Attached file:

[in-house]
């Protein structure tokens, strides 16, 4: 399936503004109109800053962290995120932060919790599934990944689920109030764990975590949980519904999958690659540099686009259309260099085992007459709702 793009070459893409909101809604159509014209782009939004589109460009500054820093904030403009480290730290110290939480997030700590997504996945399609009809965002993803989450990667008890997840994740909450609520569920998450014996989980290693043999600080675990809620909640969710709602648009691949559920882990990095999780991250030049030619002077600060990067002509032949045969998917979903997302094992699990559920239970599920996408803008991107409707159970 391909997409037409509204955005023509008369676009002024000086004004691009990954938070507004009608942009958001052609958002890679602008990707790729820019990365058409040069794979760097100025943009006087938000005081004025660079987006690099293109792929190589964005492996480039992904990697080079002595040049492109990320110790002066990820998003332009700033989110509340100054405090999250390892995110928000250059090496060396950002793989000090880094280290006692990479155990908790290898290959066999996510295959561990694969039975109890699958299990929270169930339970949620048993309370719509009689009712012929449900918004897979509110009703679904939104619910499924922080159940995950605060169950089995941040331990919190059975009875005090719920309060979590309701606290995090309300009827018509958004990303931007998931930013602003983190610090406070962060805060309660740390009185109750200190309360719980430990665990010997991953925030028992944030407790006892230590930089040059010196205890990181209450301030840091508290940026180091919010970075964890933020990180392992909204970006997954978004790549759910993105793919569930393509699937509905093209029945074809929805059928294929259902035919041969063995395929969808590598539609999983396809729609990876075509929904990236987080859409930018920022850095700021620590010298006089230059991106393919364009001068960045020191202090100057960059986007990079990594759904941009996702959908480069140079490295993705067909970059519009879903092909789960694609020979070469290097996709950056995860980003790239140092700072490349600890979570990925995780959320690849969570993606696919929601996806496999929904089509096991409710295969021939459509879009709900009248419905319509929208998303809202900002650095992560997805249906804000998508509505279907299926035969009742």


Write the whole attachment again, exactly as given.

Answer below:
[in-house]
């Protein structure tokens, strides 16, 4: 399936503004109109800053962290995120932060919790599934990944689920109030764990975590949980519904999958690659540099686009259309260099085992007459709702 793009070459893409909101809604159509014209782009939004589109460009500054820093904030403009480290730290110290939480997030700590997504996945399609009809965002993803989450990667008890997840994740909450609520569920998450014996989980290693043999600080675990809620909640969710709602648009691949559920882990990095999780991250030049030619002077600060990067002509032949045969998917979903997302094992699990559920239970599920996408803008991107409707159970 391909997409037409509204955005023509008369676009002024000086004004691009990954938070507004009608942009958001052609958002890679602008990707790729820019990365058409040069794979760097100025943009006087938000005081004025660079987006690099293109792929190589964005492996480039992904990697080079002595040049492109990320110790002066990820998003332009700033989110509340100054405090999250390892995110928000250059090496060396950002793989000090880094280290006692990479155990908790290898290959066999996510295959561990694969039975109890699958299990929270169930339970949620048993309370719509009689009712012929449900918004897979509110009703679904939104619910499924922080159940995950605060169950089995941040331990919190059975009875005090719920309060979590309701606290995090309300009827018509958004990303931007998931930013602003983190610090406070962060805060309660740390009185109750200190309360719980430990665990010997991953925030028992944030407790006892230590930089040059010196205890990181209450301030840091508290940026180091919010970075964890933020990180392992909204970006997954978004790549759910993105793919569930393509699937509905093209029945074809929805059928294929259902035919041969063995395929969808590598539609999983396809729609990876075509929904990236987080859409930018920022850095700021620590010298006089230059991106393919364009001068960045020191202090100057960059986007990079990594759904941009996702959908480069140079490295993705067909970059519009879903092909789960694609020979070469290097996709950056995860980003790239140092700072490349600890979570990925995780959320690849969570993606696919929601996806496999929904089509096991409710295969021939459509879009709900009248419905319509929208998303809202900002650095992560997805249906804000998508509505279907299926035969009742």